Former gubernatorial candidate Matt Salmon believes a $10,000 election fine should be set aside because he’s the victim of a biased state official who acted after an inappropriate meeting with the agent of a political foe in late August.
Salmon’s attorney made those claims Tuesday as part of his appeal of the fine levied in February by the Arizona Citizens Clean Elections Commission.
An outside attorney for the commission countered that Salmon is using unsupported emotional charges to draw attention away from the real issue: Salmon was late in reporting nearly $100,000 spent during last year’s primary campaign, missing important deadlines set by state law and commission rules.
Tuesday’s hearing before state administrative law judge Brian Tully was the first round in what is expected to be a lengthy fight between Salmon and the commission.
Salmon’s attorney, Tim Casey of Phoenix, focused on the role of commission executive director Colleen Connor in late August and early September in reversing the commission’s opinion about Salmon’s compliance with the law.
Former commission deputy director Matt Shaffer had originally convinced the commission to vote unanimously on Aug. 27 that Salmon made only a minor violation of the law and no fine was warranted.
Within three days, Connor took the case from Shaffer and suspended him, reopened the investigation and declared Salmon was late in reporting almost $500,000 in spending. That number was revised downward several times until an independent audit reached $98,500 in mid-October.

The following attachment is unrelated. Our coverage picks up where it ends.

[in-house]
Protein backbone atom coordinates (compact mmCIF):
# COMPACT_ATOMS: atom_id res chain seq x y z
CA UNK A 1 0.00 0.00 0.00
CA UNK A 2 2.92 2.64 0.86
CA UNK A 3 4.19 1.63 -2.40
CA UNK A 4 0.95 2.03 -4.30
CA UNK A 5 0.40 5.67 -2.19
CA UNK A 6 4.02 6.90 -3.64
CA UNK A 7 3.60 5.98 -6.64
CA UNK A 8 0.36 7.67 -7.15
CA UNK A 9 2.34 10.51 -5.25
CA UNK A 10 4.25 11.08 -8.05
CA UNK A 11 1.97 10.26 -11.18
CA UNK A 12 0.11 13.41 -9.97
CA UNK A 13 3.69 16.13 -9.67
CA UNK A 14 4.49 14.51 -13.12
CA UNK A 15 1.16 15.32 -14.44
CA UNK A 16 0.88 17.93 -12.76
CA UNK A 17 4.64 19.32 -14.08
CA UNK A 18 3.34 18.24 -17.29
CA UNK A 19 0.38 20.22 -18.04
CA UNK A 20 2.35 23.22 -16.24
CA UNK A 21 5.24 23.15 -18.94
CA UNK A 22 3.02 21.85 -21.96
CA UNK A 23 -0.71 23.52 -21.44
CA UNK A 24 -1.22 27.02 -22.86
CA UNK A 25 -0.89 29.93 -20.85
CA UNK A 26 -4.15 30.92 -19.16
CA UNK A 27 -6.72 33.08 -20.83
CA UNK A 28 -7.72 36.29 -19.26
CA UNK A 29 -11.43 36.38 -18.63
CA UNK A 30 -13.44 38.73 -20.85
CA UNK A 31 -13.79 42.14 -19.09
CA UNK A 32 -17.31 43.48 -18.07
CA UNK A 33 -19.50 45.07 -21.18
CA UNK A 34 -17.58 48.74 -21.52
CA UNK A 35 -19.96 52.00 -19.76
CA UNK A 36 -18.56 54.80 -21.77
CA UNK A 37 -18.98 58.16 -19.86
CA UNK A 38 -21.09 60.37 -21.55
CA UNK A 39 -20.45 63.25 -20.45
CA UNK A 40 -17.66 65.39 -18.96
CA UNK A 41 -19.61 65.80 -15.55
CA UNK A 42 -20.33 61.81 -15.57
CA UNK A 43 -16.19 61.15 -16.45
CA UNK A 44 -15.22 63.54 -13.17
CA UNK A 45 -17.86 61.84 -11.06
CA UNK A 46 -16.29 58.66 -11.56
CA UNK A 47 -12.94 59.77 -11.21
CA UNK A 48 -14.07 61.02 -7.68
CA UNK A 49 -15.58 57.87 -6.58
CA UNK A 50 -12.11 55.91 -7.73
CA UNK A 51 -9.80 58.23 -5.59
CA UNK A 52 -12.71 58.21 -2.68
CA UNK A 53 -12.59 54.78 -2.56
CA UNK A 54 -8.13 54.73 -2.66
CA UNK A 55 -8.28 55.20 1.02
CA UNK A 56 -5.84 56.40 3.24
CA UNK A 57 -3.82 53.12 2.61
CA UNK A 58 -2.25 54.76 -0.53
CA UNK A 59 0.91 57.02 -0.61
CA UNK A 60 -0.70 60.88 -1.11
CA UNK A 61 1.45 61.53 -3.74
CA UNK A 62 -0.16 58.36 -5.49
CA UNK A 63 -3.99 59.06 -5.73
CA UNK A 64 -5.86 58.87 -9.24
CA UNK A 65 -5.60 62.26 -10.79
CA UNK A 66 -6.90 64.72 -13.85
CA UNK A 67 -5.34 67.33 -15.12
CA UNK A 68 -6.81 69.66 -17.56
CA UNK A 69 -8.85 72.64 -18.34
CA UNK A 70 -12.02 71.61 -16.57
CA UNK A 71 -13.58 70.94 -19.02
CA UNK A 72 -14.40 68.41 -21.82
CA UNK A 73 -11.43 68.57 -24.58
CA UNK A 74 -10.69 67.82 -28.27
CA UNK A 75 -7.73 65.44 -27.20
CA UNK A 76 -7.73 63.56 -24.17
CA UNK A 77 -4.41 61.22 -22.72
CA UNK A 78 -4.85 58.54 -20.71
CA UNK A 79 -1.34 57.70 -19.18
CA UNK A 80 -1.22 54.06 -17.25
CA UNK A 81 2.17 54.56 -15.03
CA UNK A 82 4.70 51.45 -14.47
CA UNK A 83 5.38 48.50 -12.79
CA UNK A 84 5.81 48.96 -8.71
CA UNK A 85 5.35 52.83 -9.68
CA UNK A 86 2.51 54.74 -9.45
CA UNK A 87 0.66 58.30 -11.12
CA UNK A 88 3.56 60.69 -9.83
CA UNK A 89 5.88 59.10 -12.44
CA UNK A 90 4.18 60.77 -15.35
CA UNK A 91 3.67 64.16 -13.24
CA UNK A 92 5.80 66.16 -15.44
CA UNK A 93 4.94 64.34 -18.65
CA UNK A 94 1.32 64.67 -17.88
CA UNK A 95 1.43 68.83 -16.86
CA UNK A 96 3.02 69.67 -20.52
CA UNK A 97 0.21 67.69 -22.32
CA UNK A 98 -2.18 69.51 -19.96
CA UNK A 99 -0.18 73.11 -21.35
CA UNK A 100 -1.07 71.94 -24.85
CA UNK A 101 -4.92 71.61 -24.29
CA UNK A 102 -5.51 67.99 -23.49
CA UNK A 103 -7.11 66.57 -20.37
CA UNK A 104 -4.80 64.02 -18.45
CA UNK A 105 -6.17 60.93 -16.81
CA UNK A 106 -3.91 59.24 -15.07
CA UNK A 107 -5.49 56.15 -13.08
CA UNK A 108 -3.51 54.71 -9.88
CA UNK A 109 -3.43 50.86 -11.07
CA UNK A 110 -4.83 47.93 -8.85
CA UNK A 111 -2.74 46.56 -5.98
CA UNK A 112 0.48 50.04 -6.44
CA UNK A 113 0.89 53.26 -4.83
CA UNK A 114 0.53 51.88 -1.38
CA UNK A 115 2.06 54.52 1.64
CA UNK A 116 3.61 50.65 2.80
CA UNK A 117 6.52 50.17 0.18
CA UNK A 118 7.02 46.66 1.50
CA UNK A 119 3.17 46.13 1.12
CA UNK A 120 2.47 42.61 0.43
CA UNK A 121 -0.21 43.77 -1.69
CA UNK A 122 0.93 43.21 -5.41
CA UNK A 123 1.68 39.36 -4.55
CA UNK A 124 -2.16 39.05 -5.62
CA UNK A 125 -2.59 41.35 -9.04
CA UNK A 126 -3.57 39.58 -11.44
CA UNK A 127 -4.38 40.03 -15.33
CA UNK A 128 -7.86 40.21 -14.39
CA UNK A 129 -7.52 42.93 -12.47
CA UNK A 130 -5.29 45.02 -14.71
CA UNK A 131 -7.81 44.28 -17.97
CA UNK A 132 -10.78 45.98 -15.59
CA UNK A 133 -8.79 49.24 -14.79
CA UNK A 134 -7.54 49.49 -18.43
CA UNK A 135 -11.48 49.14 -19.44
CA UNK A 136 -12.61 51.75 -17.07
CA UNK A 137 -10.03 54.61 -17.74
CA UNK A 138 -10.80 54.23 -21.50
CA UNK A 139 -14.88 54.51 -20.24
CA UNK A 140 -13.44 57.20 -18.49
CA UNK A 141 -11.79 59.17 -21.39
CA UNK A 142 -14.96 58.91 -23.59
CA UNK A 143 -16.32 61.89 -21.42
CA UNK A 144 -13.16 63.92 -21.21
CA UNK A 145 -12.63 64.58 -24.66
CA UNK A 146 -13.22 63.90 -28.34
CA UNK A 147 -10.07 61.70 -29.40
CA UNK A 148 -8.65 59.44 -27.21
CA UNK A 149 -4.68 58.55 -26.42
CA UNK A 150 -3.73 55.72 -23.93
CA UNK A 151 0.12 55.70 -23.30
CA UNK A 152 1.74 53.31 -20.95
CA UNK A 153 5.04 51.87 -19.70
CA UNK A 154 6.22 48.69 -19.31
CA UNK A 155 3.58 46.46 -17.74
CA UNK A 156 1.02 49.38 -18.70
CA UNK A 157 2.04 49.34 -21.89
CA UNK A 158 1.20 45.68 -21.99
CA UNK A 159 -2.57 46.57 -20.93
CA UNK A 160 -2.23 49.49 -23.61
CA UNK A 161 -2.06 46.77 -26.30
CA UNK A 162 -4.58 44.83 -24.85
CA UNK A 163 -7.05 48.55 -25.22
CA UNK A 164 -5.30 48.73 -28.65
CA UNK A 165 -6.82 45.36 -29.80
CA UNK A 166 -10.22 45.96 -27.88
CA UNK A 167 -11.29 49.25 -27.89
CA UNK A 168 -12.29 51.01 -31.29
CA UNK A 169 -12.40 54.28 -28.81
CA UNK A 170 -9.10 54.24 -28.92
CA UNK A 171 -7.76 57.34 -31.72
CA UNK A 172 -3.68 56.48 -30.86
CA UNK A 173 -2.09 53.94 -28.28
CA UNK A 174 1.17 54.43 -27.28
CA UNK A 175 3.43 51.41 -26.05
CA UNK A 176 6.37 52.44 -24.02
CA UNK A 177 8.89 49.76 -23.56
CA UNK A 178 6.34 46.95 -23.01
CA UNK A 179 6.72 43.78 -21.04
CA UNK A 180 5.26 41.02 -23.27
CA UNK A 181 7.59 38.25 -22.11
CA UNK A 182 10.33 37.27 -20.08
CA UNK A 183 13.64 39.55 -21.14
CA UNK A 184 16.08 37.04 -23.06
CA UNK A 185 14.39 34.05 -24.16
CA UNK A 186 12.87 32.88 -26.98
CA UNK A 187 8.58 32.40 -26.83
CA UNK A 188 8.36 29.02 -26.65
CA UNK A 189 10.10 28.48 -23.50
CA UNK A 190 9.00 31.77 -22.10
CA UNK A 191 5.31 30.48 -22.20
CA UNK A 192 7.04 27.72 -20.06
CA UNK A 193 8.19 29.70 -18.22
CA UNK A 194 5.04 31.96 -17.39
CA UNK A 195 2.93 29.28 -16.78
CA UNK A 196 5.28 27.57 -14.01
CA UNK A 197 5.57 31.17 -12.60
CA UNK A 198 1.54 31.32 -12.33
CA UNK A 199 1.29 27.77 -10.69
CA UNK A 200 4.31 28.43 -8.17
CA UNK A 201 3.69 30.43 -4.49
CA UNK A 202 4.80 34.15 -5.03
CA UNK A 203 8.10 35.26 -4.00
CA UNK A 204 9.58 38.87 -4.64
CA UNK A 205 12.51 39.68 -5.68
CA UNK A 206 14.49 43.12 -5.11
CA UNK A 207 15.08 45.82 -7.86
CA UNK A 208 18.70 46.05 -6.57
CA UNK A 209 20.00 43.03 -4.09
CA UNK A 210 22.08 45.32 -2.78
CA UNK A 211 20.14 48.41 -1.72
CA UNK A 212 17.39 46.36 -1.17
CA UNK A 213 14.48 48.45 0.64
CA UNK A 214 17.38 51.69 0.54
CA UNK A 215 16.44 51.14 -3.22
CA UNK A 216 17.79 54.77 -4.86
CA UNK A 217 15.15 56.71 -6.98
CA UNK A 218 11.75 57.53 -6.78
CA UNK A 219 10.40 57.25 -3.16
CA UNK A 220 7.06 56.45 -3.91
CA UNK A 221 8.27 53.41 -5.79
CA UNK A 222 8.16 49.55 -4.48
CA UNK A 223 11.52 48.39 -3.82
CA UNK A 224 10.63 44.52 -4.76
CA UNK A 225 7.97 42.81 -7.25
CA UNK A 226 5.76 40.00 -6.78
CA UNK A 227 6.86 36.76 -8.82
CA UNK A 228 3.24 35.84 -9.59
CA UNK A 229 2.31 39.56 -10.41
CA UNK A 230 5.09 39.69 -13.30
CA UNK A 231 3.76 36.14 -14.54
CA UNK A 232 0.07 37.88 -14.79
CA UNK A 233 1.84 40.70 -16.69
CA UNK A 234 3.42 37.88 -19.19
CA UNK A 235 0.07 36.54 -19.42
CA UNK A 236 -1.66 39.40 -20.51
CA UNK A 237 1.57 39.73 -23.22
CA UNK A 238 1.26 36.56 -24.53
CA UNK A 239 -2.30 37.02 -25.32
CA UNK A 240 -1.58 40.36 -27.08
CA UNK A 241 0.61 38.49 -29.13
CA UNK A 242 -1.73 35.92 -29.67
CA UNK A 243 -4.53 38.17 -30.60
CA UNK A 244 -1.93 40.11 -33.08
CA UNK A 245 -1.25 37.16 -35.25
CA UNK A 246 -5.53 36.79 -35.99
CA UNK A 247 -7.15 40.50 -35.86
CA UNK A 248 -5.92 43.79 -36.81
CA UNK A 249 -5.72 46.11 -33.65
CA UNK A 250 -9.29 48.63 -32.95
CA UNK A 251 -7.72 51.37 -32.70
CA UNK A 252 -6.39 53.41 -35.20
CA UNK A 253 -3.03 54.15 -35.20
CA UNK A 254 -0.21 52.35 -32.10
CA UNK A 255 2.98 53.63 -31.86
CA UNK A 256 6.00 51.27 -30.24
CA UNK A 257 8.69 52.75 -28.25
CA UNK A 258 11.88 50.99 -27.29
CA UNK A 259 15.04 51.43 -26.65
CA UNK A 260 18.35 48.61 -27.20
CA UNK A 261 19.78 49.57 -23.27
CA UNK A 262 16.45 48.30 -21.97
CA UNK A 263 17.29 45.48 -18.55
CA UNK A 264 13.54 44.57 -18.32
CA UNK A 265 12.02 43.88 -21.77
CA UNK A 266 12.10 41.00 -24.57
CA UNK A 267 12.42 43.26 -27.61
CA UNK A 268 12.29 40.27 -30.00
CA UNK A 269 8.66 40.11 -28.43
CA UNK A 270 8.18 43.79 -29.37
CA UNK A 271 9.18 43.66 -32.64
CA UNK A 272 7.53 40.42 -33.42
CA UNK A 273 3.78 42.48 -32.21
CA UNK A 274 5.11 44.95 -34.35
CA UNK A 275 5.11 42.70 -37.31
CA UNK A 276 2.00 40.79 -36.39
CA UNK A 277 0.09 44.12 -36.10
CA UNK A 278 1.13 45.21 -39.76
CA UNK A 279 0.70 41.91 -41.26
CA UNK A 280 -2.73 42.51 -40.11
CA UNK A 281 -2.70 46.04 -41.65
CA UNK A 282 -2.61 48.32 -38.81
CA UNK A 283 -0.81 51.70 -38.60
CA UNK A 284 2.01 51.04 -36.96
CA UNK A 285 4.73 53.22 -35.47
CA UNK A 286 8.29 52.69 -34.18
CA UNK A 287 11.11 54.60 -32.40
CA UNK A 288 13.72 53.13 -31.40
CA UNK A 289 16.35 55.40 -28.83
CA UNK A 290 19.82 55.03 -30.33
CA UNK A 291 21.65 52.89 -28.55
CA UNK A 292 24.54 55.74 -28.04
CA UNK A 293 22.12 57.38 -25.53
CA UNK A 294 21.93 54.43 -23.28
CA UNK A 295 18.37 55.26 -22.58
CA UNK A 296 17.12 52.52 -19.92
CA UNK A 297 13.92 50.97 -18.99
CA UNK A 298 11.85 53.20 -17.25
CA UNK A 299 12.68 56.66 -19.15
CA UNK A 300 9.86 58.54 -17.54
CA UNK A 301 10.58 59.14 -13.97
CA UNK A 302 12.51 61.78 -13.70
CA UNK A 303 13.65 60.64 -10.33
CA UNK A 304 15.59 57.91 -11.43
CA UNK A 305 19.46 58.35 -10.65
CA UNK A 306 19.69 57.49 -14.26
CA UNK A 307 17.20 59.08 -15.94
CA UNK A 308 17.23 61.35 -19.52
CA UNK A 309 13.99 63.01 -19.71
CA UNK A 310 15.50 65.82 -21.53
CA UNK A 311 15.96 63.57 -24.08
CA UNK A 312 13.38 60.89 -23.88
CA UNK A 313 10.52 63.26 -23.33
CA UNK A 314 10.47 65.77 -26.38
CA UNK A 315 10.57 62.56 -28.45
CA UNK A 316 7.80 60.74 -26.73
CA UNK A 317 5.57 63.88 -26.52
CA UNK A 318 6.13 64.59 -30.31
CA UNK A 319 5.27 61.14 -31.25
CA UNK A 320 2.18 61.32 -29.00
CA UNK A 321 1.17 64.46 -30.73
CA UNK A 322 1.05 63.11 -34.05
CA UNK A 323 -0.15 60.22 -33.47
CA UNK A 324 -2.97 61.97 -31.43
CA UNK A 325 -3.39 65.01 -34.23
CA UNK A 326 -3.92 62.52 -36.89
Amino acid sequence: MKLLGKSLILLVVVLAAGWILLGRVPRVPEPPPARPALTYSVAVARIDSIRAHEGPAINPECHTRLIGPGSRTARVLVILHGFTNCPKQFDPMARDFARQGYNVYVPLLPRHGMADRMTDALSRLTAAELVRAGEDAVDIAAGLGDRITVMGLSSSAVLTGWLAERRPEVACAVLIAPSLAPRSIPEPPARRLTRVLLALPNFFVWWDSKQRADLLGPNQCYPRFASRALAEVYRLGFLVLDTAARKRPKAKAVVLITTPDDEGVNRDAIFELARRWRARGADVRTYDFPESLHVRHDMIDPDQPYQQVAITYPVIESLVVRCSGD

Casey argued Connor intervened only after a private meeting with Jessica Funkhauser, who as the state election director had recused herself from the case because she worked for Secretary of State Betsey Bayless, a Salmon opponent in the Republican primary. Afterward, Connor began twisting the rules and audit procedures against Salmon and the commission followed her lead, Casey said.
"That’s a stacked deck. It’s unfair," Casey said. "You can take mudslinging but you can’t abusive power by an executive director."
Connor has never denied meeting with Funkhauser. But Connor testified Tuesday that she had immediate concerns about Shaffer’s recommendation on Aug. 27 that escalated when she confronted him the next day. "He admitted that he didn’t conduct a thorough review because ‘Matt Salmon was going to be governor,’ " Connor said.
Both sides have until May 20 to file additional documents, and Tully is expected to make a decision by mid-June. The commission has the authority to accept or reject Tully’s order.